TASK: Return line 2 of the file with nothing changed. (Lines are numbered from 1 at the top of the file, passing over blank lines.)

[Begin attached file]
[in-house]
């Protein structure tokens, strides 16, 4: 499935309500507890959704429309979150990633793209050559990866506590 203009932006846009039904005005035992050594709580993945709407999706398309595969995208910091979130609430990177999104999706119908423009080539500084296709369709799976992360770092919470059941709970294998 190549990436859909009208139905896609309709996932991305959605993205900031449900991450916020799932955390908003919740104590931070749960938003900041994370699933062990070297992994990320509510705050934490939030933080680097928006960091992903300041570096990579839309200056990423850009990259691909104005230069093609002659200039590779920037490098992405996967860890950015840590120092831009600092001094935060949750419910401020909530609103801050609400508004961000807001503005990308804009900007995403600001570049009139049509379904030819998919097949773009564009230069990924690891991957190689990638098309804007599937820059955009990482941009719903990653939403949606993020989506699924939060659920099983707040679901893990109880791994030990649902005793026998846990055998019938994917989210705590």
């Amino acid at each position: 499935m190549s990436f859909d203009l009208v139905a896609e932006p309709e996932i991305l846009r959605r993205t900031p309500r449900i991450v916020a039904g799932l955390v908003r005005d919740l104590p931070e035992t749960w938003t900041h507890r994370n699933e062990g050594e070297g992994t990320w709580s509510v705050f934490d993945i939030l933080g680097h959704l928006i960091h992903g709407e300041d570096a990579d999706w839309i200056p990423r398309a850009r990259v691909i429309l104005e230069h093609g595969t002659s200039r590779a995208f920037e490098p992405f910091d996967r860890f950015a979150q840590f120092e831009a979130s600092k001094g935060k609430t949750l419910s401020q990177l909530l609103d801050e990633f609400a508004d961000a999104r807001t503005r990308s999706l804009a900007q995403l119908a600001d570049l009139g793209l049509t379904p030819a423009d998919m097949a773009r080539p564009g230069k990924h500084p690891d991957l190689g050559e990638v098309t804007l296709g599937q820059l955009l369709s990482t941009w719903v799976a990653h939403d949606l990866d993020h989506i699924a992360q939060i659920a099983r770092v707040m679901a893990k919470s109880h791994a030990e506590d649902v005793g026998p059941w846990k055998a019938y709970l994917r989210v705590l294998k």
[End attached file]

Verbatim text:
């Protein structure tokens, strides 16, 4: 499935309500507890959704429309979150990633793209050559990866506590 203009932006846009039904005005035992050594709580993945709407999706398309595969995208910091979130609430990177999104999706119908423009080539500084296709369709799976992360770092919470059941709970294998 190549990436859909009208139905896609309709996932991305959605993205900031449900991450916020799932955390908003919740104590931070749960938003900041994370699933062990070297992994990320509510705050934490939030933080680097928006960091992903300041570096990579839309200056990423850009990259691909104005230069093609002659200039590779920037490098992405996967860890950015840590120092831009600092001094935060949750419910401020909530609103801050609400508004961000807001503005990308804009900007995403600001570049009139049509379904030819998919097949773009564009230069990924690891991957190689990638098309804007599937820059955009990482941009719903990653939403949606993020989506699924939060659920099983707040679901893990109880791994030990649902005793026998846990055998019938994917989210705590």